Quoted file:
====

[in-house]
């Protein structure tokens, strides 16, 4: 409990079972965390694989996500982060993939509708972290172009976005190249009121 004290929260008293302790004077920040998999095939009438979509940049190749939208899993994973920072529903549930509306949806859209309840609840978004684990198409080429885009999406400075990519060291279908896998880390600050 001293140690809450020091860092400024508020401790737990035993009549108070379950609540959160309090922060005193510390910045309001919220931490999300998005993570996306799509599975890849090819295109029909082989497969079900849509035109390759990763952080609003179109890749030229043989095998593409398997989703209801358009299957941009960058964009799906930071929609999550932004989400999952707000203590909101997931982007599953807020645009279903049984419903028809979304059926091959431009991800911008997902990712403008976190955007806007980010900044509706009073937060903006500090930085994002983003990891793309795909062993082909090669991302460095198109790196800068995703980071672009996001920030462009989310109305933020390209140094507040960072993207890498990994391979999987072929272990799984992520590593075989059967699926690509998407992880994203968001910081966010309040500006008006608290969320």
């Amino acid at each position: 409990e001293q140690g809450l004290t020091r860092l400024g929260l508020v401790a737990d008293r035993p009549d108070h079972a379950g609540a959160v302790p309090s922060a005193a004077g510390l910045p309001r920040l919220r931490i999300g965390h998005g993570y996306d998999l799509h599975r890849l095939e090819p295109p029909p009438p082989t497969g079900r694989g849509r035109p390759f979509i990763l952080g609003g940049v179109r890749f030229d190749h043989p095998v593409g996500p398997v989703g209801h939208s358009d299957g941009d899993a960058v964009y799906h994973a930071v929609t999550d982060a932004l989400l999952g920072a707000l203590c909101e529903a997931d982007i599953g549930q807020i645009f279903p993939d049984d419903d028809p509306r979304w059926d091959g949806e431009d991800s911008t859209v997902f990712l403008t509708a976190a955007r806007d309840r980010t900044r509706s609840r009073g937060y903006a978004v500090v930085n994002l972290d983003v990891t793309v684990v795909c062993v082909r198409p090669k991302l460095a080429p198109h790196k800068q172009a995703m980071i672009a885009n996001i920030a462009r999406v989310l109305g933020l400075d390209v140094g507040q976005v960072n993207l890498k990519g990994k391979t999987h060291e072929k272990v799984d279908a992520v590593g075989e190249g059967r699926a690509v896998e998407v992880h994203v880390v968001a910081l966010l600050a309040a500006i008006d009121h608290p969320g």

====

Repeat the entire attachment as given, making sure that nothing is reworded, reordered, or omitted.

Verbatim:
[in-house]
């Protein structure tokens, strides 16, 4: 409990079972965390694989996500982060993939509708972290172009976005190249009121 004290929260008293302790004077920040998999095939009438979509940049190749939208899993994973920072529903549930509306949806859209309840609840978004684990198409080429885009999406400075990519060291279908896998880390600050 001293140690809450020091860092400024508020401790737990035993009549108070379950609540959160309090922060005193510390910045309001919220931490999300998005993570996306799509599975890849090819295109029909082989497969079900849509035109390759990763952080609003179109890749030229043989095998593409398997989703209801358009299957941009960058964009799906930071929609999550932004989400999952707000203590909101997931982007599953807020645009279903049984419903028809979304059926091959431009991800911008997902990712403008976190955007806007980010900044509706009073937060903006500090930085994002983003990891793309795909062993082909090669991302460095198109790196800068995703980071672009996001920030462009989310109305933020390209140094507040960072993207890498990994391979999987072929272990799984992520590593075989059967699926690509998407992880994203968001910081966010309040500006008006608290969320």
């Amino acid at each position: 409990e001293q140690g809450l004290t020091r860092l400024g929260l508020v401790a737990d008293r035993p009549d108070h079972a379950g609540a959160v302790p309090s922060a005193a004077g510390l910045p309001r920040l919220r931490i999300g965390h998005g993570y996306d998999l799509h599975r890849l095939e090819p295109p029909p009438p082989t497969g079900r694989g849509r035109p390759f979509i990763l952080g609003g940049v179109r890749f030229d190749h043989p095998v593409g996500p398997v989703g209801h939208s358009d299957g941009d899993a960058v964009y799906h994973a930071v929609t999550d982060a932004l989400l999952g920072a707000l203590c909101e529903a997931d982007i599953g549930q807020i645009f279903p993939d049984d419903d028809p509306r979304w059926d091959g949806e431009d991800s911008t859209v997902f990712l403008t509708a976190a955007r806007d309840r980010t900044r509706s609840r009073g937060y903006a978004v500090v930085n994002l972290d983003v990891t793309v684990v795909c062993v082909r198409p090669k991302l460095a080429p198109h790196k800068q172009a995703m980071i672009a885009n996001i920030a462009r999406v989310l109305g933020l400075d390209v140094g507040q976005v960072n993207l890498k990519g990994k391979t999987h060291e072929k272990v799984d279908a992520v590593g075989e190249g059967r699926a690509v896998e998407v992880h994203v880390v968001a910081l966010l600050a309040a500006i008006d009121h608290p969320g």